Anyone with as nice and neat a shop as yours, should be able to advise me. Then I'll put it into production and we'll both be so rich we can buy YouTube.

BTW, there was a screwdriver hanging crooked in your last video 😊 

Kirk

This topic was modified 10 months ago by woodnboats

   
Quote
(@dronebot-workshop)
Workshop Guru Admin
Joined: 5 years ago
Posts: 1076
 

Posted by: @woodnboats

BTW, there was a screwdriver hanging crooked in your last video 😊

  I'll have to straighten that out!

 

"Never trust a computer you can’t throw out a window." — Steve Wozniak


   
ReplyQuote
(@dronebot-workshop)
Workshop Guru Admin
Joined: 5 years ago
Posts: 1076
 

While this is certainly a creative suggestion, it also would take a lot of work just to wire in all the LEDs.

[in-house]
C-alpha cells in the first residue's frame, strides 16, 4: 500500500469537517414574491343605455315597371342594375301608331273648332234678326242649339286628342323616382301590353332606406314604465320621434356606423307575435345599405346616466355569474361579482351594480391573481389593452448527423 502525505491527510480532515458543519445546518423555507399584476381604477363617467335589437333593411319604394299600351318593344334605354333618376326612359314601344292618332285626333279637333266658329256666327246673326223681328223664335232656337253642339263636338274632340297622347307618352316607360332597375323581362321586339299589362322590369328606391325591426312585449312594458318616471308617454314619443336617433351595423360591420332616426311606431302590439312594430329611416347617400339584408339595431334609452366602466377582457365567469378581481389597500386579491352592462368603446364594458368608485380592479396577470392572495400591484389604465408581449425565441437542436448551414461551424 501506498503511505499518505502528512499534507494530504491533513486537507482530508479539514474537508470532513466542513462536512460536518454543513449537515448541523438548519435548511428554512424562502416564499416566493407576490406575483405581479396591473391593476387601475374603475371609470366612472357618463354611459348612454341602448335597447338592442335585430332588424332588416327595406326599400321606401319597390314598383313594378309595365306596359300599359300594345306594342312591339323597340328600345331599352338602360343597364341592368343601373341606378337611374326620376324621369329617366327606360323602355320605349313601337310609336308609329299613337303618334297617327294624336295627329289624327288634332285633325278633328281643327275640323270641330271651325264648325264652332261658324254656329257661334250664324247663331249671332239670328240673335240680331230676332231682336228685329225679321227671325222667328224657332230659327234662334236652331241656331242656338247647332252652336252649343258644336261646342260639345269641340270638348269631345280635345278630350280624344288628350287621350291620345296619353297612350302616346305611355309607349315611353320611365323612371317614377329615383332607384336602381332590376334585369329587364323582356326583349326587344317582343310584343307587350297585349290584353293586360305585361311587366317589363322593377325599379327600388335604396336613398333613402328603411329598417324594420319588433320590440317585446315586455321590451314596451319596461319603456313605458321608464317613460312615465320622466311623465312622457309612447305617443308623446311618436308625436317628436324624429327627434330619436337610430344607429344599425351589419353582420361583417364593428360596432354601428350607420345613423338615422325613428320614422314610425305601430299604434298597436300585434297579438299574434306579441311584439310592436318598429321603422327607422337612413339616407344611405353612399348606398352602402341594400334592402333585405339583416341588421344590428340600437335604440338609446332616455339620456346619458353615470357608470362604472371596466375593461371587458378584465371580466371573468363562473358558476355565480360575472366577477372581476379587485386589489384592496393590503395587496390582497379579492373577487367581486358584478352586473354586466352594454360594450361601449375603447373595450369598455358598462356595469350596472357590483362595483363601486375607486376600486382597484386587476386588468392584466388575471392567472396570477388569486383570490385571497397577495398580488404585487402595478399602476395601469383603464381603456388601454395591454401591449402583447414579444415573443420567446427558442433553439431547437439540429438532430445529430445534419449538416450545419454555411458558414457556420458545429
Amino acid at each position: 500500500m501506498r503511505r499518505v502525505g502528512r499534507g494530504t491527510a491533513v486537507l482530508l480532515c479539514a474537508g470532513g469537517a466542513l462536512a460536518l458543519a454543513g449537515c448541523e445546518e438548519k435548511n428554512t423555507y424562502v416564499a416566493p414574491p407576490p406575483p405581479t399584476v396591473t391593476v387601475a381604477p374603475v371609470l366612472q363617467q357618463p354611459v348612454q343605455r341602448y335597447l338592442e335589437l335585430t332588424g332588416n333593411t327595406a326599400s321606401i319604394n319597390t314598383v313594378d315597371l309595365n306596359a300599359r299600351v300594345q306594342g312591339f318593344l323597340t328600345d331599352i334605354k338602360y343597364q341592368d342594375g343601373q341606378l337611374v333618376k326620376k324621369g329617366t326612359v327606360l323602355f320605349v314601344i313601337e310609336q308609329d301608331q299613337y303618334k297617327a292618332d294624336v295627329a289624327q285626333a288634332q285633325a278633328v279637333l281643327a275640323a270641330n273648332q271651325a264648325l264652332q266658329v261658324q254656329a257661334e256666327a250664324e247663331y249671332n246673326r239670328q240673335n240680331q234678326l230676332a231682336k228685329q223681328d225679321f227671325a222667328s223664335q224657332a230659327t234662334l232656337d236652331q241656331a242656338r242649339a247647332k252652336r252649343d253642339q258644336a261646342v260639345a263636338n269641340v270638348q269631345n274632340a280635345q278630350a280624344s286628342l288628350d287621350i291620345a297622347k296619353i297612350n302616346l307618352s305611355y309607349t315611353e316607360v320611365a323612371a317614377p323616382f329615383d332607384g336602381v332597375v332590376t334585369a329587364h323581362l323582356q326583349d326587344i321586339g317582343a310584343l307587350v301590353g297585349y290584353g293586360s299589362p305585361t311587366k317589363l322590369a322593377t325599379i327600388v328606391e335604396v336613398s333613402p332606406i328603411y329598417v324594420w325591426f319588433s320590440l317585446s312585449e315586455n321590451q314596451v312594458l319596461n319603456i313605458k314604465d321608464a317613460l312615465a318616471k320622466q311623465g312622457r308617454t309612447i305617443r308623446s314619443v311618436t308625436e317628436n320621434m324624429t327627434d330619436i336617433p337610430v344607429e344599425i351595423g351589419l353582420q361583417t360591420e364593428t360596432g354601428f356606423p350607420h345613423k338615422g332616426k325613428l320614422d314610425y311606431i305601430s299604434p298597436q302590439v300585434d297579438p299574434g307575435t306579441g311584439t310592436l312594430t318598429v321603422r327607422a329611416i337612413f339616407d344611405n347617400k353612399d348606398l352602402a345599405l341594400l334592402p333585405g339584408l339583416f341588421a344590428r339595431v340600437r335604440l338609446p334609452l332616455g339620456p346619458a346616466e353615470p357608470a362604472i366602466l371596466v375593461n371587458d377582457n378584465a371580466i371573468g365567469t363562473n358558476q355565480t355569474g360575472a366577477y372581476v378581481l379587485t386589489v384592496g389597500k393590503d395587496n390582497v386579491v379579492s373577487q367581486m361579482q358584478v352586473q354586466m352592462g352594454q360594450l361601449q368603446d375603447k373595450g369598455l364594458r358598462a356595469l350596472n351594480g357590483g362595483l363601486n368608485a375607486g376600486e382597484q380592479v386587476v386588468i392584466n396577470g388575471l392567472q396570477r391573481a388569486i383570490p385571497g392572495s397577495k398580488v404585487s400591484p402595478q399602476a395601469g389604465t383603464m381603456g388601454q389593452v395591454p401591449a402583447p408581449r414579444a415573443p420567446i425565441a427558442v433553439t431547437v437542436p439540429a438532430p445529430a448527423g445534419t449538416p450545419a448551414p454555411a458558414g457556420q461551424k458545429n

This is my parts storage area:

IMG 0691

There are 540 small drawers, plus a bunch of larger ones. Most of the drawers are split into two, so they store two components. Wiring up LEDs to every drawer would consume most of the rest of my lifetime. And I also don't relish the idea of counting all my resistors for inventory purposes!

I do have a spreadsheet that lists all the parts, but that's just so I can print labels.

So while I would certainly give you points for creativity here, I don't think I'll be doing this too soon!

😎

Bill

"Never trust a computer you can’t throw out a window." — Steve Wozniak


   
Inst-Tech reacted
ReplyQuote
byron
(@byron)
No Title
Joined: 5 years ago
Posts: 1121
 

Posted by: @dronebot-workshop

There are 540 small drawers, plus a bunch of larger ones.